Westminster Paedos: Tory MP Alexander Victor Edward Paulet Montagu secret sex crimes against children
The Times has news that an MP who abused boy in 1970s let off with a police caution.
A Conservative MP escaped prosecution for child abuse in the 1970s even though he admitted indecent assault… Victor Montagu was cautioned by police after he assured them that he would avoid contact with the victim. The disclosure will lend weight to allegations of an establishment cover-up of historical child sex abuse.
Montagu was an MP for South Dorset. That’s Alexander Victor Edward Paulet Montagu, also known as Viscount Hinchingbrooke and the Earl of Sandwich.
He indecently assaulted a boy for two years.
And he is DEAD. Of course he is. Because only the dead get judged.
The Guardian says the decision not to prosecute him was made by the Dorset and Bournemouth police force and Sir Norman Skelhorn, QC, the former head of the crown proseuction service.
Sir Norman also decided that Cyril Smith, the Liberal politican, should not face charges after eight men went to police in 1970 claiming that he had abused them. He died in 2010.
That’s was Sir Cyril Smith until he died and was duly found guilty of being a nonce.
A letter from prosecutors in 1972 said:
“The assaults, which are admitted, are not of themselves very serious, and if Mr Montagu is prepared to take the excellent advice given to him by Detective Chief Inspector [Jack] Newman and avoid any contact with the boy I do not think proceedings are called for.”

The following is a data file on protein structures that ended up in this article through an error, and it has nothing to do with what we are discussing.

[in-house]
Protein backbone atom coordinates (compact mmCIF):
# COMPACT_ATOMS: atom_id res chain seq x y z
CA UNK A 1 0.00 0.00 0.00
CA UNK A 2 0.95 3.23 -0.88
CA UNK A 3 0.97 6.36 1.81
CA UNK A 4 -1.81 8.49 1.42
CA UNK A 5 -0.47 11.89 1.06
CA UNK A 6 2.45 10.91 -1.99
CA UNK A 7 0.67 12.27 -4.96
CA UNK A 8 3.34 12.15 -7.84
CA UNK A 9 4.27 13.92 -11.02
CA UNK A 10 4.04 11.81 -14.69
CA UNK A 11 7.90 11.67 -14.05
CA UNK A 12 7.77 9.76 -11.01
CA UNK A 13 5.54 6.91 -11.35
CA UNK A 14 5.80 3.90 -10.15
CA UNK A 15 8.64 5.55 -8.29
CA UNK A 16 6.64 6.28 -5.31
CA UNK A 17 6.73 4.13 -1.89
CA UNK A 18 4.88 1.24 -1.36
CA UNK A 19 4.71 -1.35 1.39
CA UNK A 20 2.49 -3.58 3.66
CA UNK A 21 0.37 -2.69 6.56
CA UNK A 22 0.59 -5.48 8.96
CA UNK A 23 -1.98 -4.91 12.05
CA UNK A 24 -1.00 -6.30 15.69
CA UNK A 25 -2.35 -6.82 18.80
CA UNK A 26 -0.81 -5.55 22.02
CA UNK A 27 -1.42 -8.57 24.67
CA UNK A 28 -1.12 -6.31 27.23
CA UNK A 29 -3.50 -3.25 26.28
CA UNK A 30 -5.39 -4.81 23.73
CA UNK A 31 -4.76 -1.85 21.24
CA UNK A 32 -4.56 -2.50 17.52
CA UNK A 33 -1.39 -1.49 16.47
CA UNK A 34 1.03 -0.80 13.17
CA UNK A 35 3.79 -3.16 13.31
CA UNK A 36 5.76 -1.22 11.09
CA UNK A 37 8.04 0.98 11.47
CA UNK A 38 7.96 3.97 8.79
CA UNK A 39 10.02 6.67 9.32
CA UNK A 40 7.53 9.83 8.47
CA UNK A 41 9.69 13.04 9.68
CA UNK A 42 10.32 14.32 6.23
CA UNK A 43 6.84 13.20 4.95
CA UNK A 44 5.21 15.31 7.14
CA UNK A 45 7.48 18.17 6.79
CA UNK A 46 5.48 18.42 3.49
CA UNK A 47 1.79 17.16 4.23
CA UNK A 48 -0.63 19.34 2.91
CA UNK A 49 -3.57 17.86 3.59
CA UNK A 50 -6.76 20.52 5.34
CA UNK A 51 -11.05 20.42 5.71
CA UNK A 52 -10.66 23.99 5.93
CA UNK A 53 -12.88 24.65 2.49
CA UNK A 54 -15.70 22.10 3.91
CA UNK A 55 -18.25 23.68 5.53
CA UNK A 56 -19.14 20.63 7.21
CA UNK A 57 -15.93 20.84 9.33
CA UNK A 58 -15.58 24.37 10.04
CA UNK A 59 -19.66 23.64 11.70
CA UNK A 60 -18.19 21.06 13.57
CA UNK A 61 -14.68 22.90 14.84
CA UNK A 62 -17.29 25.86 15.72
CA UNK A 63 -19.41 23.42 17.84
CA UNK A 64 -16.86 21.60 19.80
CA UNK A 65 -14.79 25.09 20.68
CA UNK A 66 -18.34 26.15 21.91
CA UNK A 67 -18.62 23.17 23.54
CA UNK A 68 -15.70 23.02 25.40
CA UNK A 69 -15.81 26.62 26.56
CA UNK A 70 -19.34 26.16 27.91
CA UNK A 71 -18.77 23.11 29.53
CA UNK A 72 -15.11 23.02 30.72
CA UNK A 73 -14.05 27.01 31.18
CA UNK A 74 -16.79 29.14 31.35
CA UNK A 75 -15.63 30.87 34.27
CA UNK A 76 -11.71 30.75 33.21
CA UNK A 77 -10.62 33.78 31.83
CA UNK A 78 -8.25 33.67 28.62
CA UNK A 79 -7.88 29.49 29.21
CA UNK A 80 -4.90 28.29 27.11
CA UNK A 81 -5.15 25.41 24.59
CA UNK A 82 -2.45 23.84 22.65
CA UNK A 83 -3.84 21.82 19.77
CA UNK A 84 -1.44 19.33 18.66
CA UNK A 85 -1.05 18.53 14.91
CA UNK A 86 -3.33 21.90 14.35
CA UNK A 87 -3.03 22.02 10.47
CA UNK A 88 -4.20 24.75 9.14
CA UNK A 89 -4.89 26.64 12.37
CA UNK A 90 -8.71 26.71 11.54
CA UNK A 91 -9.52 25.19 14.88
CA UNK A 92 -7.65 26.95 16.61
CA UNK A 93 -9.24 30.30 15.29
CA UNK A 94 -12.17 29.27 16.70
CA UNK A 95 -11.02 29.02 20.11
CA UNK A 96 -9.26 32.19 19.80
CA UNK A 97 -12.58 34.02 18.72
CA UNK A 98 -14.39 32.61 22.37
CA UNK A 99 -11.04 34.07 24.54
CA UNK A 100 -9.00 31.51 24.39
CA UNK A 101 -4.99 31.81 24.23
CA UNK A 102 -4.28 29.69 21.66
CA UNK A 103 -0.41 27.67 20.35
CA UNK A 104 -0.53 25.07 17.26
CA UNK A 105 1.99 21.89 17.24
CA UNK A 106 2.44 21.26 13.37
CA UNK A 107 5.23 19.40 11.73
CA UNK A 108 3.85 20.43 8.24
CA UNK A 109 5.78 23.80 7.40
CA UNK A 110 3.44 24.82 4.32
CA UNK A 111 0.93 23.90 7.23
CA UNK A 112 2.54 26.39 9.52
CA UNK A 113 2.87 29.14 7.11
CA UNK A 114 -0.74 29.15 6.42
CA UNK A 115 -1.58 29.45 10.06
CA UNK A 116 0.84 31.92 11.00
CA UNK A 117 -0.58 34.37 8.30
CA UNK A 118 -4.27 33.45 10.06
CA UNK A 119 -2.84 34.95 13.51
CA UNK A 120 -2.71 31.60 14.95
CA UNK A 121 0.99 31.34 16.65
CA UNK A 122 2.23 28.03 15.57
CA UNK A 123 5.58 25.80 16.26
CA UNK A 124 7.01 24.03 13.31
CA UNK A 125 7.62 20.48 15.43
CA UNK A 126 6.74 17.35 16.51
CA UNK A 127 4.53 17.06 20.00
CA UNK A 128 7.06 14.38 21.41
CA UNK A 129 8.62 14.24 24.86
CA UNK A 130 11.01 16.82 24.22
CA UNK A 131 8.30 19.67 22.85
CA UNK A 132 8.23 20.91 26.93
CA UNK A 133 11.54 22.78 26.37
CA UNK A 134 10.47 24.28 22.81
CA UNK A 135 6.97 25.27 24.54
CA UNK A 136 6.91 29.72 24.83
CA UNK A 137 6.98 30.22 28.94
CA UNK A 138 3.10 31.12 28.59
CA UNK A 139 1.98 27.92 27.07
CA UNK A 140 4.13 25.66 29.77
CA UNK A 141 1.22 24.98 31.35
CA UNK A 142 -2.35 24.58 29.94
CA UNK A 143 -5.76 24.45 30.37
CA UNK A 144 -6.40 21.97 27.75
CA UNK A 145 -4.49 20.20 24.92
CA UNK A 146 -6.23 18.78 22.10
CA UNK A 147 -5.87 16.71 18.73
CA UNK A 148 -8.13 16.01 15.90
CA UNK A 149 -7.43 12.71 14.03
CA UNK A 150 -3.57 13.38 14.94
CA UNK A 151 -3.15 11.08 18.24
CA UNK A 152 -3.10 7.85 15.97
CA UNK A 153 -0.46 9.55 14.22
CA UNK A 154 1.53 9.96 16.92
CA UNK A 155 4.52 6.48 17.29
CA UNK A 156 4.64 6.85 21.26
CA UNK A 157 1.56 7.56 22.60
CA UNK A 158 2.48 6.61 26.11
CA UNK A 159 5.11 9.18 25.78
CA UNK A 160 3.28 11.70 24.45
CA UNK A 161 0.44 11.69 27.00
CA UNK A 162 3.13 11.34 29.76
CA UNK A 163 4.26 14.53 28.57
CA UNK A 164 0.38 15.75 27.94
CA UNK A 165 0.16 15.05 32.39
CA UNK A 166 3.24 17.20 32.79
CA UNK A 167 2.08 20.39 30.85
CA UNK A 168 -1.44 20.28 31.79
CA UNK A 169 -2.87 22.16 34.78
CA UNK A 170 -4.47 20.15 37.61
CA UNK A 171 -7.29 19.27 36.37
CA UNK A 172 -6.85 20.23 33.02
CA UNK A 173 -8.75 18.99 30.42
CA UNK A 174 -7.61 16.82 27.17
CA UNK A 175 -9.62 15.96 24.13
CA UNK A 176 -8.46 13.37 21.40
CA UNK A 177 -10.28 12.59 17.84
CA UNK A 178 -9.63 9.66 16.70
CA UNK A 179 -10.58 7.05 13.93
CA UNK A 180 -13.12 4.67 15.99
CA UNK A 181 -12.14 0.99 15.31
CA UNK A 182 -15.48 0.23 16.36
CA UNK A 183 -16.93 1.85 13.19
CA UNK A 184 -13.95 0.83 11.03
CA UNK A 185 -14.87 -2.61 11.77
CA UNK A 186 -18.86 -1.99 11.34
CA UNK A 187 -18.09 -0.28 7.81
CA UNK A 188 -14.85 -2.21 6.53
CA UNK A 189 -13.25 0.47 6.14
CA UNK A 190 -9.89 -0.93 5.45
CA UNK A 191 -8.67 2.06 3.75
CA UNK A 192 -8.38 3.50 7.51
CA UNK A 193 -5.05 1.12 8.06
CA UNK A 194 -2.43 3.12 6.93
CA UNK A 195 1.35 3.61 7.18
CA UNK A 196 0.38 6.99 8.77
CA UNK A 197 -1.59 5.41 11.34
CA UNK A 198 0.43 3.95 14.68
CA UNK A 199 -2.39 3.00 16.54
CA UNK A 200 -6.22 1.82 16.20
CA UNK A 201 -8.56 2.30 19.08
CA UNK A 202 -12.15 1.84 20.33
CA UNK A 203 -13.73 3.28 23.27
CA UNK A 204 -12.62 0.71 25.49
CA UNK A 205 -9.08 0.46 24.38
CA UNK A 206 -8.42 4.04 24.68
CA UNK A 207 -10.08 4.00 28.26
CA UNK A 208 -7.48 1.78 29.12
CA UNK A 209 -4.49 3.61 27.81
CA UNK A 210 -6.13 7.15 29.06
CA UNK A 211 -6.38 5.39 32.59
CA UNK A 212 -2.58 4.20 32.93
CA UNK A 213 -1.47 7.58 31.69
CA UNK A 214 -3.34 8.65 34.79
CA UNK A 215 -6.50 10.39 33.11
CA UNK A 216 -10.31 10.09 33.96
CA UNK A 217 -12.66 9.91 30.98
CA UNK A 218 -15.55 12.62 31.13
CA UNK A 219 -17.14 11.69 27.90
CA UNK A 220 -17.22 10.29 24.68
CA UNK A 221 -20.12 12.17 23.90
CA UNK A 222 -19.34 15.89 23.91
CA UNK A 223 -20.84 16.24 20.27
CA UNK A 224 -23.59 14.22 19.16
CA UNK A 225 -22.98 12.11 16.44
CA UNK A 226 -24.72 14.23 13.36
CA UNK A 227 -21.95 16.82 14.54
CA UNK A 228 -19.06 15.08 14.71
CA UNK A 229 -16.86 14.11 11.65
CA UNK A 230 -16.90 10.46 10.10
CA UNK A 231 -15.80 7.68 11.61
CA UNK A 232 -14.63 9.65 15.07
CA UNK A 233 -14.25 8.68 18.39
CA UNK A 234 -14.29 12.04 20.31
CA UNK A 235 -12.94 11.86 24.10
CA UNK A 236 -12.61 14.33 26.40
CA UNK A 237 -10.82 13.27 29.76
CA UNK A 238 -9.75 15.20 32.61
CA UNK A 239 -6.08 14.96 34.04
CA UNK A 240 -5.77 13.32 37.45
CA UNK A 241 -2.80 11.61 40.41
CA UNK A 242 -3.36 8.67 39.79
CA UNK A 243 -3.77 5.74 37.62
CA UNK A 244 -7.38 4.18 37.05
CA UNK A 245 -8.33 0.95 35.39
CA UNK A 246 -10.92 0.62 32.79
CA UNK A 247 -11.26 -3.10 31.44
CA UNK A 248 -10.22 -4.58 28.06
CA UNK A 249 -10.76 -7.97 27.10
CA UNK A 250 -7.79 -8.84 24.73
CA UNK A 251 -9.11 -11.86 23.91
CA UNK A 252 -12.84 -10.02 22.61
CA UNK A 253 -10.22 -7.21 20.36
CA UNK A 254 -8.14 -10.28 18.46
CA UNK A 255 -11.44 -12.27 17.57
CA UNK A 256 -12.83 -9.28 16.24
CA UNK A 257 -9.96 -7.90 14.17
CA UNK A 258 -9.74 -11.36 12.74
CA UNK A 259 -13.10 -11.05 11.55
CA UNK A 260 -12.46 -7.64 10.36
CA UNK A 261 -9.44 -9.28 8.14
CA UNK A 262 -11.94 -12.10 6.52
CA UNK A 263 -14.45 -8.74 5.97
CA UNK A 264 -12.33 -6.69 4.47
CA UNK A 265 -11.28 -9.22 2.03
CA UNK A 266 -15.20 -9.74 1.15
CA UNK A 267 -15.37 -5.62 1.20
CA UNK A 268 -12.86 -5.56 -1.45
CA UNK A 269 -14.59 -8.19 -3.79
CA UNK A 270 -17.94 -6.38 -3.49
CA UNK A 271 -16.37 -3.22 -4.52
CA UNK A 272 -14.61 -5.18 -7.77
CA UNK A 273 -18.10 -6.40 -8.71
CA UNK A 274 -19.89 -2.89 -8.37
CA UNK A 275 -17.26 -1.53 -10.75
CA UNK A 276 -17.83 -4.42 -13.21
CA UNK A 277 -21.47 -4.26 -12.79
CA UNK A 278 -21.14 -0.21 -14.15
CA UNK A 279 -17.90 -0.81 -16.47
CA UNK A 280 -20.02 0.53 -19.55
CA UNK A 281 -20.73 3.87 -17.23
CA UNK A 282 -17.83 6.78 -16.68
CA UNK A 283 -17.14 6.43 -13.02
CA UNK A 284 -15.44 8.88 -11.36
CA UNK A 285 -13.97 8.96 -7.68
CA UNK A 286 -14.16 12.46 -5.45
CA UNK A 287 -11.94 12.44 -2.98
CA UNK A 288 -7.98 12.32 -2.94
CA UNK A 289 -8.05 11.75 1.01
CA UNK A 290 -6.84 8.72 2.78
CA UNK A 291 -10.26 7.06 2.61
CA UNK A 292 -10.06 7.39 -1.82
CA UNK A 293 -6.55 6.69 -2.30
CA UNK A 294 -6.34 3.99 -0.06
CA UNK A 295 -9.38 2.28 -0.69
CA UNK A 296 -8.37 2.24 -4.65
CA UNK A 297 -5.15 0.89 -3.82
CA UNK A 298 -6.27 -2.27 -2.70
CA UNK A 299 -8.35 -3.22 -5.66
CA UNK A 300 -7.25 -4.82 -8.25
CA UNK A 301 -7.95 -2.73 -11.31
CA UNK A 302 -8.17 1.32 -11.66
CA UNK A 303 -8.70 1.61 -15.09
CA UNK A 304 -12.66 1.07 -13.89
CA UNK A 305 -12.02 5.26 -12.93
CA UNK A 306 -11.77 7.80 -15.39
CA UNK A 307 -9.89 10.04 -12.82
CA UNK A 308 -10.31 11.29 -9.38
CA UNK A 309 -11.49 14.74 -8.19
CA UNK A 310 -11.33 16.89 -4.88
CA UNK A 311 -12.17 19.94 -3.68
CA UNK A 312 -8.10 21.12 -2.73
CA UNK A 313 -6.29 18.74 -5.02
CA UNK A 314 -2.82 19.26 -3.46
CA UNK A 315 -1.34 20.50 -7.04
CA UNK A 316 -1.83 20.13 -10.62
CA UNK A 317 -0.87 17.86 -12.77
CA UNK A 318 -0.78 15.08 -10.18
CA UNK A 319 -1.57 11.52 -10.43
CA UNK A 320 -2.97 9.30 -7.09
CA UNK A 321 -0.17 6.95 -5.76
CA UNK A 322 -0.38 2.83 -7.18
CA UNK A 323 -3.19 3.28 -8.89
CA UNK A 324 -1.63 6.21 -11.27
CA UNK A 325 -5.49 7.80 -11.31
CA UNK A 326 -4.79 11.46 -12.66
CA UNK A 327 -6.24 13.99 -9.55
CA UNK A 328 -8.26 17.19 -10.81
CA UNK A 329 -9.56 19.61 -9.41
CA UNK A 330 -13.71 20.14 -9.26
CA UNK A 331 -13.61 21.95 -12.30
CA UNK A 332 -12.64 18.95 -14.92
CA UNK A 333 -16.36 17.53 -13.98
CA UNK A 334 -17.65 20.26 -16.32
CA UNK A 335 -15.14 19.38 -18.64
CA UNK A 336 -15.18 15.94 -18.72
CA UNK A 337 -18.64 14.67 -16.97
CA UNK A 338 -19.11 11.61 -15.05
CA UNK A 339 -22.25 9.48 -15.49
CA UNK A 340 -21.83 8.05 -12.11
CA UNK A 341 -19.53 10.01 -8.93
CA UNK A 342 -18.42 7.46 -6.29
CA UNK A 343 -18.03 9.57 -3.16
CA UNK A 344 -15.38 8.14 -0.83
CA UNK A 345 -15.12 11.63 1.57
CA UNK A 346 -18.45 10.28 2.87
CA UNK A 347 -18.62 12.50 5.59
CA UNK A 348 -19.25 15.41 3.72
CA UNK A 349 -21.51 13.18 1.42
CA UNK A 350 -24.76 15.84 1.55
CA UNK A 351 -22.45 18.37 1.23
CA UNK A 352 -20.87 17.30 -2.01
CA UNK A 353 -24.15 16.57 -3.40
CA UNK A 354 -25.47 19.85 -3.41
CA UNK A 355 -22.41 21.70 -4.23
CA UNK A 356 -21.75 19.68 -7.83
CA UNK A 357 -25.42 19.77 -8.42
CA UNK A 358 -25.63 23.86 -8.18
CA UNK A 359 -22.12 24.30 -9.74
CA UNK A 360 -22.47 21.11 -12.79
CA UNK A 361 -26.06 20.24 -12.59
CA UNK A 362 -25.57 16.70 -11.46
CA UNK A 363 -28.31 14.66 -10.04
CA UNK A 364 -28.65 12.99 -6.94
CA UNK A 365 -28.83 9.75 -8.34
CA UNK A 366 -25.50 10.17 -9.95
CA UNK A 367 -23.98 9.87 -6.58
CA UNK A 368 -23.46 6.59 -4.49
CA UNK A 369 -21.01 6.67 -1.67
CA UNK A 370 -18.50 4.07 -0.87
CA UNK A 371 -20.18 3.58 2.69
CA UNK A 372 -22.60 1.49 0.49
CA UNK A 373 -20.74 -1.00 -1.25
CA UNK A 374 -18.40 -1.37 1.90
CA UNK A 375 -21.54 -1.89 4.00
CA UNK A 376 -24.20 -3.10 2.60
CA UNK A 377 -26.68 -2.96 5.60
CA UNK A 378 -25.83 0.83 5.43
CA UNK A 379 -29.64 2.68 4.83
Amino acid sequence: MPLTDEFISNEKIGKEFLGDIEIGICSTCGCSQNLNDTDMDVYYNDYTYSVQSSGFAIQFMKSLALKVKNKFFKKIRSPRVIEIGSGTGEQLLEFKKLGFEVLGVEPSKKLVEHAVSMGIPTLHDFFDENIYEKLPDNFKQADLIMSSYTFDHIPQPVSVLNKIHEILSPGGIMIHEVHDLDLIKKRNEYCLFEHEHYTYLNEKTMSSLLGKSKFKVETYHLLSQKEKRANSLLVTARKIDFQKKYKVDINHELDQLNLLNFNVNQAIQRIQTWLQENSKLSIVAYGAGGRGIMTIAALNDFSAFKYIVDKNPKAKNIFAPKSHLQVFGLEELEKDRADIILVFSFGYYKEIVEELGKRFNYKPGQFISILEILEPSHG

The Guardian has the facts:
The files show the boy was interviewed on 10 November 1972 after rumours that he was being sexually abused. Two officers visited Montagu at his home in Mapperton, Dorset, and interviewed him under caution. He was later charged by police with two counts of indecently assaulting a male under 16 on a number of occasions between 31 December 1970 and January 1972 and of indecently assaulting the same boy between 31 December 1971 and November 1972. He was remanded to appear at Bridport magistrates court.
But when the then chief constable of Dorset and Bournemouth, Arthur Hambleton, wrote to Skelhorn for advice on the case, prosecutors chose to give Montagu a caution instead of proceeding with a criminal trial in public.
Montagu’s son, Robert says his father abused him between the ages of seven and 11.
Robert Montagu has gone on the record.
The abuse was finally discovered when one of Robert’s sisters realised he was sharing a bath with their father. Shortly afterwards, his mother and the family doctor sat him down and questioned him. He told them everything.
Days later, he was sent back to prep school, confused and terrified that his father would go to prison. Instead, the family decided to say nothing, protecting the reputation of the family whose motto, ironically, is ‘Post Tot Naufragia Portum’ – ‘After so many shipwrecks, a haven’.
Robert says: ‘I do think we have to take this problem more seriously – pursuing people who act in this way and not allowing them to escape. It’s easy for me to say that.
‘I let my father escape, as have all my family. But we’ve got to get tougher. I particularly want families to be active in reporting. It’s a difficult thing but it must be done. You cannot have an 11-year-old telling of abuse that had reached a zenith and not act. You must make sure that person is not in a position to do the same again.’
As Robert grew older, he realised there were others. Once he saw the paperboy go into his father’s bedroom and close the door. Victor, who died in 1995 aged 88, also abused one of Robert’s schoolfriends.
Robert says: ‘I know personally of ten (victims) and I’ve spoken with most of those. They were family friends, London contacts, Dorset contacts, holiday contacts.’
You can read the story in Robert’s book A Humour Of Love. But you can’t ask his dad if it’s all true because dad is dead.